Casablanca, Day 20: Right Back Where I Started
Casablanca Travel Blog› entry 88 of 92 › view all entries
After over 20 days and over 100 hours stretched over a period of 7 weeks, my tour of Casablanca is finally coming to an end. Here are the last couple of gems I was able to uncover.
161 Mohamed V East
Starting were I stopped off yesterday, I head north a short ways to an unexplored section of Mohammed V Boulevard. Not quite the fading elegance of the western section, it still has long arcades, and a number of mid size skyscrapers giving this area I real “big city” feel.
I reach a shady traffic circle, with one unoccupied bench in the middle.
Music Spot 81, Mohamed V East Traffic Circle, Rating: ****
A bit too quiet, I got run off by a shifty character… but the gardener was friendly…
162 Church Still in Use
Going up and down each side street, trying to milk this last section of town to the last drop, I come across another church.
163 The Port
I head down to the the Rabat Highway (now Boulevard F.A.R) once again, and hike past an enormous 5 star hotel that’s being built, one of the biggest single building constructions I’ve seen. Seems like a rather ugly neighbourhood for a 5 star-- but it is a convenient location for business travellers.
Across the street is the sprawling Casablanca Port. I guess it deserves a mention because after all, before the Tanger Med Port was finished a year or two ago, this was the lifeline of Morocco, bringing in goods from all over the world-- including a lot of wheat from the USA which insures that there is bread at a reasonable price on people’s tables.
Although this port has now been eclipsed by a very modern new port up on the Mediterranean, it still serves as a vital commercial link to the outside.
Nearby, outside another little nondescript church, I find another little plaza.
Music Spot 82: Belvedere Square, Rating: ****
Quiet spot except for the rowdy schoolboys heading through.
164 Casablanca Stock Exchange
Back on Boulevard F.A.R. is the beautiful Stock Exchange building. I spoke to a stockbroker/guitarist a few months ago and he told me that Morocco managed to avoid being directly hit by the global financial meltdown because it’s stock market is strictly for internal stocks, not international. I guess that turned out to be a smart decision…
165 More French Colonial Architecture
As I continue wandering up and down the side streets of Belvedere neighbourhood, I keep snapping pictures of more Old French Colonial Buildings-- as well as a few old traditional Moroccan style buildings.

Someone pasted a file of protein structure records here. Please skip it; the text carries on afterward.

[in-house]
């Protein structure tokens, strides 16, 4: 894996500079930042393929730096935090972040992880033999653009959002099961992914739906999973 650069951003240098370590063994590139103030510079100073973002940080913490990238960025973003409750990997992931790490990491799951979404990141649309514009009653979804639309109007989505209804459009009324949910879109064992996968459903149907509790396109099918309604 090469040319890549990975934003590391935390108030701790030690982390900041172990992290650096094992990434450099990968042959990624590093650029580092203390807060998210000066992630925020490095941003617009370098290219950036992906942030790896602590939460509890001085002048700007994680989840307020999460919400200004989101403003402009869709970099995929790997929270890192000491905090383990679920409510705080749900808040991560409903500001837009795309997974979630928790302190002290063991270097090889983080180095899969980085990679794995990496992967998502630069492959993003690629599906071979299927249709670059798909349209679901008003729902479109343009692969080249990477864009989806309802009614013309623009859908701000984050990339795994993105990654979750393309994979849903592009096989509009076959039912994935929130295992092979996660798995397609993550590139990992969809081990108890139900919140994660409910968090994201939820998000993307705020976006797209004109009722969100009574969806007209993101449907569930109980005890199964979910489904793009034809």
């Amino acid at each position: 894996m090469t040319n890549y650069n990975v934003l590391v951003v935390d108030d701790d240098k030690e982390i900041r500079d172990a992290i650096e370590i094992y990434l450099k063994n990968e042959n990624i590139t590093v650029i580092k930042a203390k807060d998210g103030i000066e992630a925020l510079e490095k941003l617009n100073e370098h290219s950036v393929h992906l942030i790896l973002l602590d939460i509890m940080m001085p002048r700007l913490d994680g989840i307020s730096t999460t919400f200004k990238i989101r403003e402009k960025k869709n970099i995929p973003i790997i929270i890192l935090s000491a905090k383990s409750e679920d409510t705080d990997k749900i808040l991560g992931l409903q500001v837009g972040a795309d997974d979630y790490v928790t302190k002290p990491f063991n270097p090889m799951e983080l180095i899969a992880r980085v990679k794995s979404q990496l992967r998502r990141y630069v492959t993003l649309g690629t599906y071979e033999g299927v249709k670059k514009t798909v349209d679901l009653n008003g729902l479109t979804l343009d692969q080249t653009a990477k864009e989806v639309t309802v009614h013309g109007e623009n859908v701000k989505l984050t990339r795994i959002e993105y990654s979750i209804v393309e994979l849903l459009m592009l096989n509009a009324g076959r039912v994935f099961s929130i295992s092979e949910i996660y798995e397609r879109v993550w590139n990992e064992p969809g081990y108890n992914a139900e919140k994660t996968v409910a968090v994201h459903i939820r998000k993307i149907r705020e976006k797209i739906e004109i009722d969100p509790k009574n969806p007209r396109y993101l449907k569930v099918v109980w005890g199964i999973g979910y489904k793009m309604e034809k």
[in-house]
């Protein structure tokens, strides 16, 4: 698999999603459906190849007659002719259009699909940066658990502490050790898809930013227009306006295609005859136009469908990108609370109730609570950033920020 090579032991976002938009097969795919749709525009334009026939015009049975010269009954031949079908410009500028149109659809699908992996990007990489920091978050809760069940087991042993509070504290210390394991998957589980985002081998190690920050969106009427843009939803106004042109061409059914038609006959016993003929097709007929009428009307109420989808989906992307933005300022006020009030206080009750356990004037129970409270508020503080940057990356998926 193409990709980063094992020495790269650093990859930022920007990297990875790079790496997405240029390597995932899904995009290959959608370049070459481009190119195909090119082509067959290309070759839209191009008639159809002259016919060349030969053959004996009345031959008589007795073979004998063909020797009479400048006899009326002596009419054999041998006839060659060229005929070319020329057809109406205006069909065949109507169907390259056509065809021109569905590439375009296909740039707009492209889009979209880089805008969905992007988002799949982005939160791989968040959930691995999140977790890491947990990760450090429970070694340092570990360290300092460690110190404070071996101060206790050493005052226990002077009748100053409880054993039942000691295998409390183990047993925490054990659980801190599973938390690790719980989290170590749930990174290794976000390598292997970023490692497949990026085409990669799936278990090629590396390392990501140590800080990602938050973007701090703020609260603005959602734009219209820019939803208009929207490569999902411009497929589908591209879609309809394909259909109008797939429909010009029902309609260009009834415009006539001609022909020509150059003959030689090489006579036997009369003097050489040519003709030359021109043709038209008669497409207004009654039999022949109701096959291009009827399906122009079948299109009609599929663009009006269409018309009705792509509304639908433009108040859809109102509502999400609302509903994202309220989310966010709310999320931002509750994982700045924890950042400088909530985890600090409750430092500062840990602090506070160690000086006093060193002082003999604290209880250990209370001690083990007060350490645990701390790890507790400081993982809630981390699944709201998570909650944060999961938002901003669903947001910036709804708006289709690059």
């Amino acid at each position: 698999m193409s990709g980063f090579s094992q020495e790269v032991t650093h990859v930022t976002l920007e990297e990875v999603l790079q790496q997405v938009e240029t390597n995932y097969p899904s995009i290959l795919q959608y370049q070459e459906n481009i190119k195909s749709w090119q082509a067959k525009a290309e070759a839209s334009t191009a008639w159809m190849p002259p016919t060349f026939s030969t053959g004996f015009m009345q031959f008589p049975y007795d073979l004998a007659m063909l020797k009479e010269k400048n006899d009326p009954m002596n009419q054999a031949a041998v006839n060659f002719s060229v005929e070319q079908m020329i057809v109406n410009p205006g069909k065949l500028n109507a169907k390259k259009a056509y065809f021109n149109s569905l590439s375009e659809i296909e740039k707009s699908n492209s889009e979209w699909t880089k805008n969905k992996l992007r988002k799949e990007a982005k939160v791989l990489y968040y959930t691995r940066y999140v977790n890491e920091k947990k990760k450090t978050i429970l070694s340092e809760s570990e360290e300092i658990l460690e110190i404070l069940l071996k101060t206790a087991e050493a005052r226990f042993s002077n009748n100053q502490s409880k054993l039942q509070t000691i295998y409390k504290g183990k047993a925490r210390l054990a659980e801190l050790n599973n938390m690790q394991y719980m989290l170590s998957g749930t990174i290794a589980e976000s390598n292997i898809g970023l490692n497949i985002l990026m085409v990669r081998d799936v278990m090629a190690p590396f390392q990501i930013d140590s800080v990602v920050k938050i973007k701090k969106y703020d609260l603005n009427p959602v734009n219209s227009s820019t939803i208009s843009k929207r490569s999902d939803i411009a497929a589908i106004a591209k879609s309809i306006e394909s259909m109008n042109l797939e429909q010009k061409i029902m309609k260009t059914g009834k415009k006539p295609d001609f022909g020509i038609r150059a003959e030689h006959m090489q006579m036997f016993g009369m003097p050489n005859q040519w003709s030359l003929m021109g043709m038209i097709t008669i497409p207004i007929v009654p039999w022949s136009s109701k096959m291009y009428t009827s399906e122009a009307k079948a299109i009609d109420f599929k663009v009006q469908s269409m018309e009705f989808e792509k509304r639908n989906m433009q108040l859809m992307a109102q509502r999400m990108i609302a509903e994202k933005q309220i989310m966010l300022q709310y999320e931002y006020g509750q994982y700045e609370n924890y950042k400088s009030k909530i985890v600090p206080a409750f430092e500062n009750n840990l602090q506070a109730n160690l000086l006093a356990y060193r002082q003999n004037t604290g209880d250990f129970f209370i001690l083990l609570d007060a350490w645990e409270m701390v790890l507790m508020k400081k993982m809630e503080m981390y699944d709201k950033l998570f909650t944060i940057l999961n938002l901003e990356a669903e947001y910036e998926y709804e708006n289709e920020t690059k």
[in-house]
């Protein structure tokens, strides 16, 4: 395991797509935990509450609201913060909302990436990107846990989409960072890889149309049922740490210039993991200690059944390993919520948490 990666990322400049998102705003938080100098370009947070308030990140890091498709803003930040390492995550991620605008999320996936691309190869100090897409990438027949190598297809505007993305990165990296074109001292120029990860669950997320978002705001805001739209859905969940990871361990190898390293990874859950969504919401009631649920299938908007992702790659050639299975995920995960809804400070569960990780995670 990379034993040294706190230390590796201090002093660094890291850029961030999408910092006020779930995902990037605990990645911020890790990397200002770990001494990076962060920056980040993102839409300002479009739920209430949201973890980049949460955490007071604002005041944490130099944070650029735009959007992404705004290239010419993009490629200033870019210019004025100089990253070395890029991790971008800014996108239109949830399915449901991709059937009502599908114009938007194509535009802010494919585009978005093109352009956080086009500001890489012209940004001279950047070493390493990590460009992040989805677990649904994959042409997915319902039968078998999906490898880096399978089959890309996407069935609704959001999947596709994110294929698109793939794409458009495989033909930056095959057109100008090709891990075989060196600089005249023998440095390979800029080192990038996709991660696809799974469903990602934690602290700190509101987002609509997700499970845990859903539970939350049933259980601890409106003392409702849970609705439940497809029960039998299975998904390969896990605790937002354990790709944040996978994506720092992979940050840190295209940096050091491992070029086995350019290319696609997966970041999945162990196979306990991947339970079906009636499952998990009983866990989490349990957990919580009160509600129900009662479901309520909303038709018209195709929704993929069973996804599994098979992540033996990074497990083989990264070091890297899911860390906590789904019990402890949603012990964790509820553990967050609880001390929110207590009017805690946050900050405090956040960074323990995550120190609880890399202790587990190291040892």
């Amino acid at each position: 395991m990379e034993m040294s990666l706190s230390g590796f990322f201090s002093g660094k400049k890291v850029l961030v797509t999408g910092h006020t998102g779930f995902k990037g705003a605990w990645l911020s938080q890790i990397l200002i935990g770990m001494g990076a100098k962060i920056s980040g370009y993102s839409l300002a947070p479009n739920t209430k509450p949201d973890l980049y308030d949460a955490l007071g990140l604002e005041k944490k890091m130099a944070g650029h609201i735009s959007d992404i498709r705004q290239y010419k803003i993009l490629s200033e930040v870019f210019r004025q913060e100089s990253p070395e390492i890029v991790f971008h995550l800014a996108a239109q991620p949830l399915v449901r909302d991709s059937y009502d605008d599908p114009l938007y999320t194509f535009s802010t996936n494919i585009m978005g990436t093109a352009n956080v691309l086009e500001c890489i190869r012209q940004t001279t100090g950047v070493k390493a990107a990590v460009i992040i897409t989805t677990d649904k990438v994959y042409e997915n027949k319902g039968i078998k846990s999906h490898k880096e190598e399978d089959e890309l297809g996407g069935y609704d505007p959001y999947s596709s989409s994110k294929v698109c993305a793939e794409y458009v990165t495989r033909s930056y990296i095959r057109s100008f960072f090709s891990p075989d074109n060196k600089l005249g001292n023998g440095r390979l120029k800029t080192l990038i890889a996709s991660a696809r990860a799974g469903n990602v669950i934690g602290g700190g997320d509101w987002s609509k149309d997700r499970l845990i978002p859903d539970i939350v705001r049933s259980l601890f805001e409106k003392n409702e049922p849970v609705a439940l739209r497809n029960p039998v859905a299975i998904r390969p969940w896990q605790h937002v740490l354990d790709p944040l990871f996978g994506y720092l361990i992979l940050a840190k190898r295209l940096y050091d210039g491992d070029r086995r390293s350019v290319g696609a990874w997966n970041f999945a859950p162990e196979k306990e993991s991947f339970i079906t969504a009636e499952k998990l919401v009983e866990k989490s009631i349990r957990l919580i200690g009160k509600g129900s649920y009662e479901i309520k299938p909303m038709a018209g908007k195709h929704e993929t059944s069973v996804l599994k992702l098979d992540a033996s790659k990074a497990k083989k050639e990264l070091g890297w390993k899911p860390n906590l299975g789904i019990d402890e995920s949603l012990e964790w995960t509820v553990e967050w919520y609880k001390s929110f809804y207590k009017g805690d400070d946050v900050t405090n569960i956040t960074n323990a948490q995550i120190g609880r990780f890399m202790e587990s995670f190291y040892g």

Music Spot 83: Mohammed V Center Square, Rating: ***
On my second attempt, I manage to have a peaceful little session here.
166 Old Stadium
Right nearby is the old stadium which now is just used for practice.
167 Bar Row
I’m almost out of real estate to explore. I follow the street right behind Mohamed V, which turns out to be a “Bar Row”, lined with bars and nightclubs. A sort of ironic last minute discovery here in Casablanca.
168 CTM and a Senegalese Restaurant
I’m a stones throw from Bab Marrakech, the beginning and ending of my tour. But I still have one last little loop to do. I head back east one last time, up a side street past the CTM bus station. This is a more expensive bus line that I rarely use.
Around the corner is a pleasant little surprise-- a Senegalese restaurant! It’s probably catering mainly to Senegalese expatriates… but it sure would be nice to see Moroccans showing a bit more appreciation for their neighbors to the south and maybe coming to sample some Subsaharan dishes…
169 Hotel Row
Back around on Boulevard F.A.R., I pass a couple of Casablanca’s more prestigious hotels…the Sheraton, the Golden Tulip… this little strip here has a touch of modern class to it…
170 Ending where I started
And finally… I’m back where I started… at Bab Marrakech and Place Nations Unis, where all the extremes of Casablanca seem to converge.
It’s been a fun journey and with 170 discoveries I’ve proven my point… there’s a lot more to see in Casablanca than just the Hassan II Mosque. I love this city and I’ll cherish the memories of this 20 day expedition for the rest of my life.